There is a difference, but as you already pointed out, properly designed
objects will free the unmanaged resource in either case.
>
Your comment may make sense to people who already know everything there is
to know about .NET memory management, but for me (and possibly others in a
similar position), I think there's some room for elaboration. :)

Thanks,
Pete

Sep 11 '07 #16
Bob Powell [MVP] <bo*@spamkillerbobpowell.netwrote:
If an object implements IDispose then call the Dispose method. If not then
set it's reference to null.
It's very rarely worth setting a variable to null. Most of the time you
don't gain anything - you just end up with more code which doesn't do
anything useful. There are a few exceptions, as Ben mentioned, but I'd
say I only manually "null out" a variable about once a month - if that!

--
Jon Skeet - <sk***@pobox.com>
http://www.pobox.com/~skeet Blog: http://www.msmvps.com/jon.skeet
If replying to the group, please do not mail me too
Sep 11 '07 #17
Peter Duniho wrote:
Ben Voigt [C++ MVP] wrote:
>[...]
BTW the garbage collector won't dispose objects, it will only finalize
them.

Assuming a correctly implemented finalizer, what's the difference? Isn't
the finalizer supposed to dispose the object (at least with respect to
unmanaged resources), by calling Dispose with the appropriate flag?
The difference is that when you do it yourself, you know when Dispose is
called. If you rely on the finalizer to do it, you don't know when it's
going to be called. Actually, there is no guarantee that the object is
ever going to be finalized.

--
Göran Andersson
_____
http://www.guffa.com
Sep 11 '07 #18
Göran Andersson wrote:
Peter Duniho wrote:
>Ben Voigt [C++ MVP] wrote:
>>[...]
BTW the garbage collector won't dispose objects, it will only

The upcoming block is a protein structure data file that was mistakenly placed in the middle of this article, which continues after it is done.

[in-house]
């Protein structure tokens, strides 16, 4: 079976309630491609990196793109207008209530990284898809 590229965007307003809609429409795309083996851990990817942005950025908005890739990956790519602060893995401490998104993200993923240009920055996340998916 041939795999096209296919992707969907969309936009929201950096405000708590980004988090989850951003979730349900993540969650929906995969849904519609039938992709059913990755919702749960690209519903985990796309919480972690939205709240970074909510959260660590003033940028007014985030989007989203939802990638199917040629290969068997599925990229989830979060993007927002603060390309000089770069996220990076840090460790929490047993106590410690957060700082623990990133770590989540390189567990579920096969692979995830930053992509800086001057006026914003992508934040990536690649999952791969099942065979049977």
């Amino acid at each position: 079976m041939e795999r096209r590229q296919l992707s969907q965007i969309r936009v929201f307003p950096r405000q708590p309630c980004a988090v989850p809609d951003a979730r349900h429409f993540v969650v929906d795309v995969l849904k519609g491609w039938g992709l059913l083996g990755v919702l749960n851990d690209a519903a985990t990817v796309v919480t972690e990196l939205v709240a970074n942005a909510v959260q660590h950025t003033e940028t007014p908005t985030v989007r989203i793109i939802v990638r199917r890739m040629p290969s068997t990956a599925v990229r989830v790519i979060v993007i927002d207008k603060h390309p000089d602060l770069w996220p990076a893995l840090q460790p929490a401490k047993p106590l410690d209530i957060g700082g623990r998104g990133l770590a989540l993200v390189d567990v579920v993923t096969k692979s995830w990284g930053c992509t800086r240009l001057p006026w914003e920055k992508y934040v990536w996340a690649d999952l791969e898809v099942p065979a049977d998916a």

finalize them.

Assuming a correctly implemented finalizer, what's the difference?
Isn't the finalizer supposed to dispose the object (at least with
respect to unmanaged resources), by calling Dispose with the
appropriate flag?

The difference is that when you do it yourself, you know when Dispose is
called. If you rely on the finalizer to do it, you don't know when it's
going to be called. Actually, there is no guarantee that the object is
ever going to be finalized.
I'm aware of that. I should clarify: my question is in context of the
specific statement I quoted. That the "GC won't dispose objects". My
observation is that if the GC does finalize an object, it also disposes
it (assuming a correctly implemented finalizer).

It's true that finalization is different from disposal, and not even
guaranteed. But in the context of "the GC _ONLY_ finalizes an object"
(my emphasis, obviously), I have a problem with the statement. "ONLY
finalizing" implies that the GC is not disposing when it finalizes. But
assuming the finalizer was written correctly, IMHO that's the whole
point: for it to do the disposing that should have been done already.

In other words, the GC does implicitly wind up disposing, even though
that's not its job (and of course I agree it's not guaranteed...the
finalizer does need to be written correctly).

Pete
Sep 11 '07 #19
It's true that finalization is different from disposal, and not even
guaranteed. But in the context of "the GC _ONLY_ finalizes an object" (my
emphasis, obviously), I have a problem with the statement. "ONLY
finalizing" implies that the GC is not disposing when it finalizes. But
assuming the finalizer was written correctly, IMHO that's the whole point:
for it to do the disposing that should have been done already.

In other words, the GC does implicitly wind up disposing, even though
The GC gives the object a chance to dispose itself... which I argue is
different than having the GC dispose it, especially from the perspective of
the person designing the object.
Sep 12 '07 #20

"Jon Skeet [C# MVP]" <sk***@pobox.comwrote in message
news:MP*********************@msnews.microsoft.com. ..
Bob Powell [MVP] <bo*@spamkillerbobpowell.netwrote:
>If an object implements IDispose then call the Dispose method. If not
then
set it's reference to null.

It's very rarely worth setting a variable to null. Most of the time you
don't gain anything - you just end up with more code which doesn't do
anything useful. There are a few exceptions, as Ben mentioned, but I'd
say I only manually "null out" a variable about once a month - if that!
I don't think I ever do. I sometimes call .Clear on a collection that's a
static member, such collections are usually marked readonly so they can't be
nulled anyway.

The important thing to know is that static members always provide
reachability.
Sep 12 '07 #21